If you want to use your own filament, warranty allowing, then that's fine as well. You can load material directly into the machine and use AutoMaker to select from a series of preset filaments or customise your settings. Or you can load it into a blank 'SmartReel' and program in the data to emulate the typical Robox automated setup.
This is a feature that is suddenly becoming essential in 3D printing machines but has been in the Robox since the beginning. The print platform is designed to be used without tape or glue, and after every few prints, a quick wipe ensures that models stay firmly attached during printing.
The heated Polyetherimide (PEI) sheet enables prints to stick firm, then as they cool ABS, and other materials tend to release naturally. If a print does stick, then the sheet can be removed and flexed, and the print will pop off.
Once you've started to use PEI, you won't go back to glass or other platform options.
This is a straightforward idea and essentially means that the entire print build area is enclosed. This has a dual purpose, firstly it stops fingers, both child and adult, from entering during the print, and it also provides a controlled print environment that helps to minimise shrinkage.
Once a print starts the door to the print area automatically locks, then once the print finishes it will then automatically unlock. It's a simple system but essential at home and in schools. There is an option to disable this feature.
Setup and materials
Of all 3D printers, few are as easy to set up as the RoboxDual. Take it out of the box, strip away the packaging and assemble the reel holder.
A slight novelty here is that the RoboxDual can be placed on to your desktop, the small footprint is essentially the same as the standard 2D printer.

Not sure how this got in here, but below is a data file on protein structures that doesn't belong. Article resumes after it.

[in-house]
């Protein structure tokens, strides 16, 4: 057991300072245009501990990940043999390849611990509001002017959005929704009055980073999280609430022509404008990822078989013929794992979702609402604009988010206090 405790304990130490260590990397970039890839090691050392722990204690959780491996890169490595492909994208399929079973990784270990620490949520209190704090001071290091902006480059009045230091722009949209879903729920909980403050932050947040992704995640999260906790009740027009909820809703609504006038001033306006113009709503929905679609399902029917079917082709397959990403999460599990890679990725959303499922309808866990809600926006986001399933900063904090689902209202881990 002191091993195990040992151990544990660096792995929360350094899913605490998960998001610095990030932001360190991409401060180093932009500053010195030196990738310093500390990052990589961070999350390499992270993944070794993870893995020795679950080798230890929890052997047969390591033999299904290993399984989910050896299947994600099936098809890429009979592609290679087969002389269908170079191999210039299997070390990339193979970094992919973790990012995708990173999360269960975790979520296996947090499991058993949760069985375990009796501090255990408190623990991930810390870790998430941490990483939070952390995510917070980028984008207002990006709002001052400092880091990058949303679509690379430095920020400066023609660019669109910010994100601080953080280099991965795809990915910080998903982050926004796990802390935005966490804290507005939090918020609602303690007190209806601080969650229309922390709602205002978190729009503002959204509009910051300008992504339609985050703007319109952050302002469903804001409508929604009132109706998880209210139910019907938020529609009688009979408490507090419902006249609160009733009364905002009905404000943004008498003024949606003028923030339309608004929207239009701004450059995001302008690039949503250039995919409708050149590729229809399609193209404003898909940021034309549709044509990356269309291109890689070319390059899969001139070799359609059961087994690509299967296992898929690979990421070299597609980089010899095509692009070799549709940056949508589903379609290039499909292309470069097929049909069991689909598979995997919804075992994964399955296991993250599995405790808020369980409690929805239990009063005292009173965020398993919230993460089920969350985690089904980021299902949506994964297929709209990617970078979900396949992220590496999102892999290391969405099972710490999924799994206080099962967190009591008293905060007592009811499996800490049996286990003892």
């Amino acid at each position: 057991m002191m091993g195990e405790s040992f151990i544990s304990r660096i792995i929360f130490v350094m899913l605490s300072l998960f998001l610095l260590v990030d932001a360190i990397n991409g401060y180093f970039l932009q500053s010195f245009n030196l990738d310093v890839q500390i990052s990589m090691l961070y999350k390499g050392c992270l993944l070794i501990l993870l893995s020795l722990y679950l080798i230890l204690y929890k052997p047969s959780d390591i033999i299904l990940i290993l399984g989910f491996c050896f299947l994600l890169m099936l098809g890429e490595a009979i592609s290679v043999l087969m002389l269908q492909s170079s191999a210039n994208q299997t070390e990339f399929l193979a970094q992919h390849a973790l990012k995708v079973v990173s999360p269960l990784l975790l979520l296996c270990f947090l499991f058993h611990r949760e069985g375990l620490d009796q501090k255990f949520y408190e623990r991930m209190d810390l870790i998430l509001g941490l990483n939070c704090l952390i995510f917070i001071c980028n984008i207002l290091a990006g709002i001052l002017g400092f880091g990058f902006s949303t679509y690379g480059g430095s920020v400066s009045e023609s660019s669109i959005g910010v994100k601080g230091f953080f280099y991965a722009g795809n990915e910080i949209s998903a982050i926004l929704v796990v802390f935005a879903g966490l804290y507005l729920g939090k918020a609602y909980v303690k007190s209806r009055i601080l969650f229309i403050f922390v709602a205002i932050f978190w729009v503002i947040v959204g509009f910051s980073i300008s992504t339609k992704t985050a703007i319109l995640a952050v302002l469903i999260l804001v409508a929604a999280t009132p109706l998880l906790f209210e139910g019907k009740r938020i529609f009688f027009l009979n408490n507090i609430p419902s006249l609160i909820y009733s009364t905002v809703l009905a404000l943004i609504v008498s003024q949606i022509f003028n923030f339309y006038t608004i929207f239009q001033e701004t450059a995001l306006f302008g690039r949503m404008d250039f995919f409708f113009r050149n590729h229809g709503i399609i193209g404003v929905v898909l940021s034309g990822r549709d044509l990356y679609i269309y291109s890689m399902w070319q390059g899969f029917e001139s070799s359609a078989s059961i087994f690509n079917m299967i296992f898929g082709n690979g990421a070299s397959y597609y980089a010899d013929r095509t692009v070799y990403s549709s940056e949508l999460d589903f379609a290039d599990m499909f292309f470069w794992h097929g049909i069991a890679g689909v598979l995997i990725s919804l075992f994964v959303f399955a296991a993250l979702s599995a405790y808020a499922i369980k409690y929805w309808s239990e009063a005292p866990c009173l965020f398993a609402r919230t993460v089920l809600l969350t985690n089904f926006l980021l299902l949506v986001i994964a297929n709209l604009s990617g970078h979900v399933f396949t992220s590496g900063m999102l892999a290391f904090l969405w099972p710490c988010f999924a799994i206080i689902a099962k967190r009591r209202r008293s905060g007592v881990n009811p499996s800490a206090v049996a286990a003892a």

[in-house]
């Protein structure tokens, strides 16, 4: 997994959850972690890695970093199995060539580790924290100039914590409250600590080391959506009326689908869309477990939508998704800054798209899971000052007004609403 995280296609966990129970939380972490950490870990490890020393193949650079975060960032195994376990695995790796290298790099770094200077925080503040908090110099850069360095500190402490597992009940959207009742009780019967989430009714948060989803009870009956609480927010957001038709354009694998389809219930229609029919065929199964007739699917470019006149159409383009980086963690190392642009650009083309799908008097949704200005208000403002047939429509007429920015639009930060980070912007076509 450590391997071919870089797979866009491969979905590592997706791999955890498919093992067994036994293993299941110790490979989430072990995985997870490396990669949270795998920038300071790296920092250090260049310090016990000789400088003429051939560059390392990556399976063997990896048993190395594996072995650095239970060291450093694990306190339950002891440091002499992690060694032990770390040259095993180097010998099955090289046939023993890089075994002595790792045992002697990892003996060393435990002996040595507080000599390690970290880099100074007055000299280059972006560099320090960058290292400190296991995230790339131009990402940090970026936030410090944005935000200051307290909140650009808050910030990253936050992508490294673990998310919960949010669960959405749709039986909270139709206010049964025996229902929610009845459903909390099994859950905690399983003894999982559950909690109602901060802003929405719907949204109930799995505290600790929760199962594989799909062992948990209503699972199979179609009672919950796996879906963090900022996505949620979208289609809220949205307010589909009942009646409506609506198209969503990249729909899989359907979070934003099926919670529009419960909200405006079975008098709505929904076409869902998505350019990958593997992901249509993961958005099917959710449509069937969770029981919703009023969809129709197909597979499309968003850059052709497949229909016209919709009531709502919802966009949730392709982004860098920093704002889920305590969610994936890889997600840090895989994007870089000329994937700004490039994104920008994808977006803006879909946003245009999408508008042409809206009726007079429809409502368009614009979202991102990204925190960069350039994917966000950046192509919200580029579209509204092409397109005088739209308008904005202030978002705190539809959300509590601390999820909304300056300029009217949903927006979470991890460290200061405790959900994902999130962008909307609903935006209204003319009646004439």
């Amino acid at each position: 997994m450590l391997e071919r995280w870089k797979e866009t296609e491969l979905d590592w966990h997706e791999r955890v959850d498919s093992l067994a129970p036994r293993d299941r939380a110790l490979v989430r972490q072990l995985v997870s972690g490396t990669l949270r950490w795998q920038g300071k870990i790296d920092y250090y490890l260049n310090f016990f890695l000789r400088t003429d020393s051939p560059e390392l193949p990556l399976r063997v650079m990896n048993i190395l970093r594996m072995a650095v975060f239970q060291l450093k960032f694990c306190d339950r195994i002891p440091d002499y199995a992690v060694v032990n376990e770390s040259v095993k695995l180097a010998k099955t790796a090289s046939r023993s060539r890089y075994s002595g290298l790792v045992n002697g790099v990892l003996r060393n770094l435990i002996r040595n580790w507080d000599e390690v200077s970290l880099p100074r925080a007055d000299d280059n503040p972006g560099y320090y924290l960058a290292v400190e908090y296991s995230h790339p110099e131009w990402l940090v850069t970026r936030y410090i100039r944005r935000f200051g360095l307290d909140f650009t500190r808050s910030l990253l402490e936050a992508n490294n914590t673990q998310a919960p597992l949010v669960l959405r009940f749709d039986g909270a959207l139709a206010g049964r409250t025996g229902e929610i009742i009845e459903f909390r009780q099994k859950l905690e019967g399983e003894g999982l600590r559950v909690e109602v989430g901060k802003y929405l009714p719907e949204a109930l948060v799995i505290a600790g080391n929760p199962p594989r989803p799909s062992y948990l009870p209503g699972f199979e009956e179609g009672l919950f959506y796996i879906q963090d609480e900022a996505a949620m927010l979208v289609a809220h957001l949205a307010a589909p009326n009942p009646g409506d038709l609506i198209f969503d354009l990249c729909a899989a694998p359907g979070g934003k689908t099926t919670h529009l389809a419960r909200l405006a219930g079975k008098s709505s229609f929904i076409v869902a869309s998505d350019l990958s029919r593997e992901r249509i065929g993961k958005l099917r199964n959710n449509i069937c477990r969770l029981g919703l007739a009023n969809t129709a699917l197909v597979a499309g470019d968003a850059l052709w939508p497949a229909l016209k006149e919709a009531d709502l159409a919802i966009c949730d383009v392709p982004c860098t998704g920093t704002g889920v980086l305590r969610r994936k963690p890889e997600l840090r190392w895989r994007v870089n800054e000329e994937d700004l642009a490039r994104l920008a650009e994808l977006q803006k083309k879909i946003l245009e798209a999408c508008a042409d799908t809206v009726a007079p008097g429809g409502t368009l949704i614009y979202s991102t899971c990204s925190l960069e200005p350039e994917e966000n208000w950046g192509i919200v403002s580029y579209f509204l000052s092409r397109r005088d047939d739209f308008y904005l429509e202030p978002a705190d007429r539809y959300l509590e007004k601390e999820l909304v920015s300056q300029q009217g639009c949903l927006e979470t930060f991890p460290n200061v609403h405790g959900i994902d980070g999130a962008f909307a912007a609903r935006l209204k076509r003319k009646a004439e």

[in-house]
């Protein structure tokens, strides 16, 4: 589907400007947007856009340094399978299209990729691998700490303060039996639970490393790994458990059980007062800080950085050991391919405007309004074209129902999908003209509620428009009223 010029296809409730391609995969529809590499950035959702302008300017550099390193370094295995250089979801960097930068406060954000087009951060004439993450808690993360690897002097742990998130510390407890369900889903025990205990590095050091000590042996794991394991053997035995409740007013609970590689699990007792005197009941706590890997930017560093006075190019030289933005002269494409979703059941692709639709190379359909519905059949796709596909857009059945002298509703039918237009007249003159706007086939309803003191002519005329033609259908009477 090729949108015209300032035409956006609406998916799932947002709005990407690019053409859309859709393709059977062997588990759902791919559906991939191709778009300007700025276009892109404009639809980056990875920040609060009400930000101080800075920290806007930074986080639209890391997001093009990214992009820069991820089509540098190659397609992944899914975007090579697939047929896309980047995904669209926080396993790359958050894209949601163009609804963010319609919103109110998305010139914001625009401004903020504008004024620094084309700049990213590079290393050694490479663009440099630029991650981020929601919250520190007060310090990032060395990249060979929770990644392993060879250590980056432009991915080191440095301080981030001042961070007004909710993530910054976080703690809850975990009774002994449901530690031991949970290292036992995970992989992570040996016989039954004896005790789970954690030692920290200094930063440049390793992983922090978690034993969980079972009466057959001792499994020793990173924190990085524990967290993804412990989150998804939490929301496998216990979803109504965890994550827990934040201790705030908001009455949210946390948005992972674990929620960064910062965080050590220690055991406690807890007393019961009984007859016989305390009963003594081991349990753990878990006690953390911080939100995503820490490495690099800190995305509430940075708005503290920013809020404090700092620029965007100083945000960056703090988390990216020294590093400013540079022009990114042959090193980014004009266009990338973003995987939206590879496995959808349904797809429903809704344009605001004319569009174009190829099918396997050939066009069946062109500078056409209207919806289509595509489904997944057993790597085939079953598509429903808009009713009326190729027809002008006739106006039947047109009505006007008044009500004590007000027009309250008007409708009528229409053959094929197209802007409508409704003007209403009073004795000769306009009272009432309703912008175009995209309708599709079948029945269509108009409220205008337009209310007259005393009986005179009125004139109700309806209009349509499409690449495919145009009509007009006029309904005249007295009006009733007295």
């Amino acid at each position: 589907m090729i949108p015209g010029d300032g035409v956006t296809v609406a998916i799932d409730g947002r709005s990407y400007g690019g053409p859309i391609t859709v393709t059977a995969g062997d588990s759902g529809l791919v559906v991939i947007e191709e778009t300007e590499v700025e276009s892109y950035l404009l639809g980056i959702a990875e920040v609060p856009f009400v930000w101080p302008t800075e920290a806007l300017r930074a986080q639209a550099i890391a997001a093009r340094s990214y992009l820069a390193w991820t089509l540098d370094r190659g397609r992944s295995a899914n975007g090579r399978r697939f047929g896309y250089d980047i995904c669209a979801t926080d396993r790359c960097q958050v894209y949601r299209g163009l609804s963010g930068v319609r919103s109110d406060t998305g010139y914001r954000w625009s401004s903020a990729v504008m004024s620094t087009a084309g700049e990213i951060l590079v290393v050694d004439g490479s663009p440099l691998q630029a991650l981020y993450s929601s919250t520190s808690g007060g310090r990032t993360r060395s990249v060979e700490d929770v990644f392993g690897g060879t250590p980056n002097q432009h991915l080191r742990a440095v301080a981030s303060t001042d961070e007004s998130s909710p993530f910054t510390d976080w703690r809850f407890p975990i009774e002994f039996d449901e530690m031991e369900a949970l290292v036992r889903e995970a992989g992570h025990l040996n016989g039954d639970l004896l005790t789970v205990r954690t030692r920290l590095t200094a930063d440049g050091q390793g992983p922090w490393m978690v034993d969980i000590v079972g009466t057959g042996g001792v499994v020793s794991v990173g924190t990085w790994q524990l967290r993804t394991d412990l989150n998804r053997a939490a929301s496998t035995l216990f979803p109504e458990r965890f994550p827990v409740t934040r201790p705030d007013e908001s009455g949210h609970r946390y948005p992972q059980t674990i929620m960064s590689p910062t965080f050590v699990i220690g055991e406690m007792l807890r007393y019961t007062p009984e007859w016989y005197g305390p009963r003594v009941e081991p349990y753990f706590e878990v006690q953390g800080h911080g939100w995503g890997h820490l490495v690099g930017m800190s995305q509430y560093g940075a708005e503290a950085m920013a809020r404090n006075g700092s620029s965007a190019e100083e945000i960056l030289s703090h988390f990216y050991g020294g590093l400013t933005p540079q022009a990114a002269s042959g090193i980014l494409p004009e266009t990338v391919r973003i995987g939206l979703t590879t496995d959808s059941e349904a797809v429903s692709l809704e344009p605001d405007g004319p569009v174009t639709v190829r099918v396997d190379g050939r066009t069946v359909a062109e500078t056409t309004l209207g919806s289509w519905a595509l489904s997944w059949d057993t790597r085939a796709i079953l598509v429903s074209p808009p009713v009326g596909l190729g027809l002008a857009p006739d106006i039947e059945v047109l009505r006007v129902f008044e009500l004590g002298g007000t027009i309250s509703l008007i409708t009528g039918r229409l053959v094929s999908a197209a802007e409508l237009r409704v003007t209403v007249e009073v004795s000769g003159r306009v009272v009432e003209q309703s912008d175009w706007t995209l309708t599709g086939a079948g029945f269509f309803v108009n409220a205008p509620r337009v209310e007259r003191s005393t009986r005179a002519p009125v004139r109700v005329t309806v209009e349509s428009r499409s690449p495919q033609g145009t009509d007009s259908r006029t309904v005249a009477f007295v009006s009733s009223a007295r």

Then install the AutoMaker software and plug-in and power up the printer, grab a pair of scissors and cut the ends of each filament to 90º and feed them into the printer. There's a reel 1 and reel 2 slot all clearly marked.
Once the filament installation has taken place, which takes a few seconds, you're ready to load your first model into AutoMaker and print.
Of all the 3D printers I've used the process for setting up and getting started with the RoboxDual is by far the easiest, although other printers are catching up. There's nothing to work out and the process of powering up and loading a model is all straight forward.
The one difference between this and many other printers is that there is no offline option as standard. Without the Root or Mote add-on you can't just switch the RoboxDual on and print, it needs to be plugged into a computer to work.
The basic setup is straight forward, but unlike other printers, the machine as standard arrives with two head options; the 'DualMaterial' or the 'QuickFill'. Swapping these over is easy, as highlighted before, and the results from each while similar have quite different applications.
As standard the RoboxDual comes with the 'DualMaterial' head fitted, this is the most exciting of the two and enables you to print dual materials; either different colours or materials.
While dual material printing is cutting edge, I found that during the test swapping to the 'QuickFill' head meant that I could test ideas quickly and produce higher quality prints.
Having both options in the box is a unique feature and makes sense. For most 3D printing jobs such as printing prototypes, parts for various things around the house and small, simple products, the 'QuickFill' was an ideal choice.
However, when I needed to print complex structures that required support or dual materials, then the 'DualMaterial' head was a better option. Because it only takes a few minutes to make the swap heads with little fuss, it's all straightforward. But, it is essential that you follow the AutoMaker instructions when head swapping.